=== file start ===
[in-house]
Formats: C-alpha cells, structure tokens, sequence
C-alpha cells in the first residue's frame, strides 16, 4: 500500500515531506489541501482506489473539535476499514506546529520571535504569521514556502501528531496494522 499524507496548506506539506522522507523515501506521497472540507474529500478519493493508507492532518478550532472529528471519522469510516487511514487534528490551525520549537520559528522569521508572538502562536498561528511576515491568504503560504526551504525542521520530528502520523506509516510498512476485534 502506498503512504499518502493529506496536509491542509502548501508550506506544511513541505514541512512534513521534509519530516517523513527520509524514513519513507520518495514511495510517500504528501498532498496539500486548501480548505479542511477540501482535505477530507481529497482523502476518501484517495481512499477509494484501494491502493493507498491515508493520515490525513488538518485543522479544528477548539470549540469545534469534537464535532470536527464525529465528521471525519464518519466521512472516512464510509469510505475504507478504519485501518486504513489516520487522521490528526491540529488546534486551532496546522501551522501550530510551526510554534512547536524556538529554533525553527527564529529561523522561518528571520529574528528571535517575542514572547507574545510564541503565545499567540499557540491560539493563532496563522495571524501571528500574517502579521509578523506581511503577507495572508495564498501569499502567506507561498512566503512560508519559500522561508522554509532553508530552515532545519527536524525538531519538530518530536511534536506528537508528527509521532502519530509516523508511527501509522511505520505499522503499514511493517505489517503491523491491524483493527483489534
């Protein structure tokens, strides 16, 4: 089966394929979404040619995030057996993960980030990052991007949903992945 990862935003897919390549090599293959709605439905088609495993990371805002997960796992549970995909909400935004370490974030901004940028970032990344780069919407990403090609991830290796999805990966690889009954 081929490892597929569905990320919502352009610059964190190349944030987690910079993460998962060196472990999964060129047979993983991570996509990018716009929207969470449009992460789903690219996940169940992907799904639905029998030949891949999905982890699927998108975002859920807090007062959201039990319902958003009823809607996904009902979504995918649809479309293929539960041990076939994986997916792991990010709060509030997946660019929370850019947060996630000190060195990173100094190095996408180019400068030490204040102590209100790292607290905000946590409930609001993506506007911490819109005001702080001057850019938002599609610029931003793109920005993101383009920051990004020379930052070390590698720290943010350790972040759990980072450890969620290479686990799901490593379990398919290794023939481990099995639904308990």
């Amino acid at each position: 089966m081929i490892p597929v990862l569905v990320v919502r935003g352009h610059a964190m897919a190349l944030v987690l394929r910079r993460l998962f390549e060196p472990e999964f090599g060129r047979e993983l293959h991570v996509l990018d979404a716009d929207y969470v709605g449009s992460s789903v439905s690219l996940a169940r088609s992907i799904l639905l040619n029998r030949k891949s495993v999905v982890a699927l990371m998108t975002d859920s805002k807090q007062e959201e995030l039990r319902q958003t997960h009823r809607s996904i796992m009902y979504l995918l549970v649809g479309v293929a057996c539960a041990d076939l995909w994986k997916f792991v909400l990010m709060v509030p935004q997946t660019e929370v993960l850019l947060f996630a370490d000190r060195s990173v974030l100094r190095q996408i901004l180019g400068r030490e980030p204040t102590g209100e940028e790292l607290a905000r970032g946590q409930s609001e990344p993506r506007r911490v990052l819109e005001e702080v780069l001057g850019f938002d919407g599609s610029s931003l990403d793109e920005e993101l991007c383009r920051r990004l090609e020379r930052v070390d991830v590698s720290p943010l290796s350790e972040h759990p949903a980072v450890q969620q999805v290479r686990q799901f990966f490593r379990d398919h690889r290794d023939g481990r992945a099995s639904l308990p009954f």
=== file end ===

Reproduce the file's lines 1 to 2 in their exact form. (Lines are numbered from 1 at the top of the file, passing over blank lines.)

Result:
[in-house]
Formats: C-alpha cells, structure tokens, sequence